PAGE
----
The third argument of AC_RUN_IFELSE is the action to take when cross-compiling (instead of trying to run the program). So when we're cross-compiling, hopefully we guessed the correct value earlier, instead of going into this AC_RUN_IFELSE, at least if the value should be yes.

The conclusion is that when not cross-compiling, this patch should make no difference because TargetPlatform and HostPlatform will be equal anyways. When cross-compiling, the change in this patch can only make things worse when we were cross-compiling from a system we know uses leading underscores to a system we don't know uses leading underscores but actually does. The most likely cases of that are mac OS -> iOS cross-compiles, and we seem to handle all those cases already. If it works in other cases it's essentially by coincidence, and we should fix that by adding more known system types.

Or we could replace this test entirely by asking the (possibly cross-)compiler to compile a function call to assembly and check whether there is an underscore before the function name; or use nm, etc.

angerman updated this revision to Diff 11794.Mar 17 2017, 9:47 PM
angerman edited edge metadata.
  • Drop confusing comment.
angerman marked an inline comment as done.Mar 17 2017, 9:55 PM
angerman added inline comments.

Yes, I agree that the comment is adds only to the confusion. Removed.


Yes, trying to compile something for the target, and checking if the output actually contains an underscore or not seems like the proper solution, which would probably drop the need for the hacks above?

And yes, I believe you are correct that. The *-applie-ios case is never caught (unless someone really manged to actually run autotools/configure on ios?) but just works, as we compile on macOS, and hence by accident get the right selection.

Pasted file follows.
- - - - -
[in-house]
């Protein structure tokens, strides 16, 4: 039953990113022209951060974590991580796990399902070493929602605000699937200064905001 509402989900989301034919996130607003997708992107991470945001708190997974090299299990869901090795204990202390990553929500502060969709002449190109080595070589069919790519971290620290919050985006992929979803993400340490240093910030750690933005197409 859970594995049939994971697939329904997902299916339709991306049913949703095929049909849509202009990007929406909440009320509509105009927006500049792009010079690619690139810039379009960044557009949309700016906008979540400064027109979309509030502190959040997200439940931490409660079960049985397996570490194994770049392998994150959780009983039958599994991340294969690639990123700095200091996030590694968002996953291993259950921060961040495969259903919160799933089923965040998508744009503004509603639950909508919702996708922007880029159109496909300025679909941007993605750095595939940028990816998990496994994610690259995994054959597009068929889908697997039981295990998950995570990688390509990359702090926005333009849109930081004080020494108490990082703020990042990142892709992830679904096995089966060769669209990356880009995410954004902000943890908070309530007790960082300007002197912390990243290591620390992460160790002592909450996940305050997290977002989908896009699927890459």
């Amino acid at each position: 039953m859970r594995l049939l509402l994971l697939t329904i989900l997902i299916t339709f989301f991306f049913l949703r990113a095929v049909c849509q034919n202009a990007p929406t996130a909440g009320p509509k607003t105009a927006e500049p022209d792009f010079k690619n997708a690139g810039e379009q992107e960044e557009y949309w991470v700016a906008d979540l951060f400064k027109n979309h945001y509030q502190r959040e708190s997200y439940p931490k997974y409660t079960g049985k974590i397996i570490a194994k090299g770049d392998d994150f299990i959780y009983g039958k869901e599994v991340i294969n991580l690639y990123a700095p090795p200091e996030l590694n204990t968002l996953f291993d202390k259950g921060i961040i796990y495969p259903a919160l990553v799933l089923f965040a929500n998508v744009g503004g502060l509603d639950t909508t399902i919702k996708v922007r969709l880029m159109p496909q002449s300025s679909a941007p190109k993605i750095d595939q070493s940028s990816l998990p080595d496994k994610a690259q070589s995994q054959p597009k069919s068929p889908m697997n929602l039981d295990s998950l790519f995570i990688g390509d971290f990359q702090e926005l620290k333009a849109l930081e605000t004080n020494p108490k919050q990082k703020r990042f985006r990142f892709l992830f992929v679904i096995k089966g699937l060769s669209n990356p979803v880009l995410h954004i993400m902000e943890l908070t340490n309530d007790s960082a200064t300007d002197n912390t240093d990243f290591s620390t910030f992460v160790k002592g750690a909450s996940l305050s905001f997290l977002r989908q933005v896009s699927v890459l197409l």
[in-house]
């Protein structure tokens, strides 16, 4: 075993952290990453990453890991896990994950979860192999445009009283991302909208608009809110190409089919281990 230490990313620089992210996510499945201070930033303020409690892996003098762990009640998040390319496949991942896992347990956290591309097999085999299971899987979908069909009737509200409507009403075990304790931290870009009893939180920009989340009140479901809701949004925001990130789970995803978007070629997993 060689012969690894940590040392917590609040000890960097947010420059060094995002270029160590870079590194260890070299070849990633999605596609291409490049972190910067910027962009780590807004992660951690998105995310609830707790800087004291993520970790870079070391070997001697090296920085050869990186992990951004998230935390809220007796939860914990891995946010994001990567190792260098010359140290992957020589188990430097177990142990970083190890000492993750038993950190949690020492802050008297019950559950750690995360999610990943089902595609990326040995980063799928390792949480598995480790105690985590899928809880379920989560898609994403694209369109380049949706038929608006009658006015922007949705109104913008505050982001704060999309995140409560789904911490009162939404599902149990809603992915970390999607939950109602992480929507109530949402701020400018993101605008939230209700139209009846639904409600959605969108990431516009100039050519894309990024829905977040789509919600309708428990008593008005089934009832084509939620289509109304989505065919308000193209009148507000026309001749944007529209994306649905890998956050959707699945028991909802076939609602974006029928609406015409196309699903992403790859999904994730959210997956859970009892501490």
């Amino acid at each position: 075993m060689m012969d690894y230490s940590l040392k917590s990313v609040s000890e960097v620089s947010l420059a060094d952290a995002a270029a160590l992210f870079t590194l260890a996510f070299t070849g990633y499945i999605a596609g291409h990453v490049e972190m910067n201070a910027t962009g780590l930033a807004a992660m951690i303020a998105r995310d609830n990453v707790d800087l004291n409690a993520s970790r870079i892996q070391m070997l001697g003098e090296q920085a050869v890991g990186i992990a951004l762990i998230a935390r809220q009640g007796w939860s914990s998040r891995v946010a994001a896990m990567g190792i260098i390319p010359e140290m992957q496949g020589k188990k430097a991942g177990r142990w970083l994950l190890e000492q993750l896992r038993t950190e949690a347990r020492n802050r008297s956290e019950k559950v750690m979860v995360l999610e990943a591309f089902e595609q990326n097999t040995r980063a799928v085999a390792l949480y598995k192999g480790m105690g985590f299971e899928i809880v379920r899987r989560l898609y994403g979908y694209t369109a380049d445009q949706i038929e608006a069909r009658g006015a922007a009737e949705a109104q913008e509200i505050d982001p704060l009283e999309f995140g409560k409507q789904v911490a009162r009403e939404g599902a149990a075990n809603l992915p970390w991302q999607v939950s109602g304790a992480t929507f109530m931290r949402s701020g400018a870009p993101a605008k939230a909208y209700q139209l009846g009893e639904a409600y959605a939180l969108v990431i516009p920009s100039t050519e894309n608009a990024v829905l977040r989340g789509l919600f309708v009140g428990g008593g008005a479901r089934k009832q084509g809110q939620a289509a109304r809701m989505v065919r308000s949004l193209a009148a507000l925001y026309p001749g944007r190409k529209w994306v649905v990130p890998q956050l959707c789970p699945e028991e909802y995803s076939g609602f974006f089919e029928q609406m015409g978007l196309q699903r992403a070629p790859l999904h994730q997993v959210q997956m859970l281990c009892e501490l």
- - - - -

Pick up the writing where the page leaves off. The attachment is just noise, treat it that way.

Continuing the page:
After reading this a few more times, I'm now confused about my iOS compiler. As the target is arm-apple-darwin10 or aarch64-apple-darwin14. (I meant to clean this up and bring it more in line with
how the rest of the tooling calls this, (-ios).

angerman marked an inline comment as done.Mar 17 2017, 10:04 PM

iverilog seems to do this test as well, however more in line with what @rwbarton suggested:

The following test can be found in

[dnl does the compiler prefix global symbols with an underscore?
AC_MSG_CHECKING([for _ prefix in compiled symbols])
cat > conftest.$ac_ext <<EOF
void nm_test_func(){}
int main(){nm_test_func;return 0;}
if AC_TRY_EVAL(ac_compile); then
  # Now try to grab the symbols.
  if AC_TRY_EVAL(NM conftest.$ac_objext \| $ac_cv_sys_global_symbol_pipe \> $ac_nlist) && test -s "$ac_nlist"; then
    # See whether the symbols have a leading underscore.
    if egrep '^. _nm_test_func' "$ac_nlist" >/dev/null; then
      if egrep '^. nm_test_func ' "$ac_nlist" >/dev/null; then
	echo "configure: cannot find nm_test_func in $ac_nlist" >&AC_FD_CC
    echo "configure: cannot run $ac_cv_sys_global_symbol_pipe" >&AC_FD_CC
  echo "configure: failed program was:" >&AC_FD_CC
  cat conftest.c >&AC_FD_CC
rm -rf conftest*
rwbarton accepted this revision.Mar 23 2017, 5:33 PM
bgamari added inline comments.Mar 28 2017, 4:18 PM

I'm also not sure what @bgamari means here.

Presumably he had a point at the time but it has since fled his mind.

bgamari accepted this revision.Mar 29 2017, 4:23 PM
This revision is now accepted and ready to land.Mar 29 2017, 4:23 PM
This revision was automatically updated to reflect the committed changes.